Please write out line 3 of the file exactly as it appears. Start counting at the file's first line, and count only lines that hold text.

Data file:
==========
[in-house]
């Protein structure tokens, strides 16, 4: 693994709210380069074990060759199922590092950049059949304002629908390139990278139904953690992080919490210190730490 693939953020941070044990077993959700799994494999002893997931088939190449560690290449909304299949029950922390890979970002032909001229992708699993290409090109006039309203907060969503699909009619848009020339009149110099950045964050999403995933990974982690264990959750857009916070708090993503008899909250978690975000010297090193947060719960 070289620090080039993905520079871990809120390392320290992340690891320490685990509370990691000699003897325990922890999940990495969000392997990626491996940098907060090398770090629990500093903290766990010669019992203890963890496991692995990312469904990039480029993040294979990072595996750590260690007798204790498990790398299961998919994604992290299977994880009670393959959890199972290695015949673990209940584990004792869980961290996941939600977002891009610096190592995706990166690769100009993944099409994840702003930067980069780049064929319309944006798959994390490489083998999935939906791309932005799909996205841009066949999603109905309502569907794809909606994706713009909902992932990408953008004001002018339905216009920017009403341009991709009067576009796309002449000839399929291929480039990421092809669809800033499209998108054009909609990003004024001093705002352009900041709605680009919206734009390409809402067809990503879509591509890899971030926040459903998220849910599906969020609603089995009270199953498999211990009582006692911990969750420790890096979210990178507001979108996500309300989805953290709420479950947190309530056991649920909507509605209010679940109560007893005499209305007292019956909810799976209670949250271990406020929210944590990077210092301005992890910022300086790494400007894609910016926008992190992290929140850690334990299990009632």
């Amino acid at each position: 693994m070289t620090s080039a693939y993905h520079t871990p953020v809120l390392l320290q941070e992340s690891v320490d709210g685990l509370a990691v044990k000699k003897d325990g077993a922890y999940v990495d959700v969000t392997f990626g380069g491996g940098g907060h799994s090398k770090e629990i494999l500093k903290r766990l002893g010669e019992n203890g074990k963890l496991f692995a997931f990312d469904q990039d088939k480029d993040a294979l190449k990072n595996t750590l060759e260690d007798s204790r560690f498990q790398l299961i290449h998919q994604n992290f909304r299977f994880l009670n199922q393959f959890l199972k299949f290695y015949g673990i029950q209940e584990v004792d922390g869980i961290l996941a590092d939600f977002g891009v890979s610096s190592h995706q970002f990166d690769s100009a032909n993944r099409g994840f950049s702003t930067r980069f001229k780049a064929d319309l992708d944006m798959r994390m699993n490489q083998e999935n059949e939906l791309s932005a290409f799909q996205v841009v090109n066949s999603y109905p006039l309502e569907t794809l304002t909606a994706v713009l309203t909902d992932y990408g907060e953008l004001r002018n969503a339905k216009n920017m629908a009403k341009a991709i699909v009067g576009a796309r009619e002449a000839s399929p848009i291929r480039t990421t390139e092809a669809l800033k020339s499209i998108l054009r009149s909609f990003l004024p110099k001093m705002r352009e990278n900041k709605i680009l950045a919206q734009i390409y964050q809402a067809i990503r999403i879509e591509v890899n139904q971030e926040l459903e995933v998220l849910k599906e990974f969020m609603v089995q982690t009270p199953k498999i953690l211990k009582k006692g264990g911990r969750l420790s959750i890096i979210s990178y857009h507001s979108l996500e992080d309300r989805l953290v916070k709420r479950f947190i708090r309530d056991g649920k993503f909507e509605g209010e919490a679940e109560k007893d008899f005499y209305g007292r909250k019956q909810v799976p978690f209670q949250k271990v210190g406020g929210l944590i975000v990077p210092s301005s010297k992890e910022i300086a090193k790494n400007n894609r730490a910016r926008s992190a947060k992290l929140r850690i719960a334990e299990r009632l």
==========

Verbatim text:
């Amino acid at each position: 693994m070289t620090s080039a693939y993905h520079t871990p953020v809120l390392l320290q941070e992340s690891v320490d709210g685990l509370a990691v044990k000699k003897d325990g077993a922890y999940v990495d959700v969000t392997f990626g380069g491996g940098g907060h799994s090398k770090e629990i494999l500093k903290r766990l002893g010669e019992n203890g074990k963890l496991f692995a997931f990312d469904q990039d088939k480029d993040a294979l190449k990072n595996t750590l060759e260690d007798s204790r560690f498990q790398l299961i290449h998919q994604n992290f909304r299977f994880l009670n199922q393959f959890l199972k299949f290695y015949g673990i029950q209940e584990v004792d922390g869980i961290l996941a590092d939600f977002g891009v890979s610096s190592h995706q970002f990166d690769s100009a032909n993944r099409g994840f950049s702003t930067r980069f001229k780049a064929d319309l992708d944006m798959r994390m699993n490489q083998e999935n059949e939906l791309s932005a290409f799909q996205v841009v090109n066949s999603y109905p006039l309502e569907t794809l304002t909606a994706v713009l309203t909902d992932y990408g907060e953008l004001r002018n969503a339905k216009n920017m629908a009403k341009a991709i699909v009067g576009a796309r009619e002449a000839s399929p848009i291929r480039t990421t390139e092809a669809l800033k020339s499209i998108l054009r009149s909609f990003l004024p110099k001093m705002r352009e990278n900041k709605i680009l950045a919206q734009i390409y964050q809402a067809i990503r999403i879509e591509v890899n139904q971030e926040l459903e995933v998220l849910k599906e990974f969020m609603v089995q982690t009270p199953k498999i953690l211990k009582k006692g264990g911990r969750l420790s959750i890096i979210s990178y857009h507001s979108l996500e992080d309300r989805l953290v916070k709420r479950f947190i708090r309530d056991g649920k993503f909507e509605g209010e919490a679940e109560k007893d008899f005499y209305g007292r909250k019956q909810v799976p978690f209670q949250k271990v210190g406020g929210l944590i975000v990077p210092s301005s010297k992890e910022i300086a090193k790494n400007n894609r730490a910016r926008s992190a947060k992290l929140r850690i719960a334990e299990r009632l």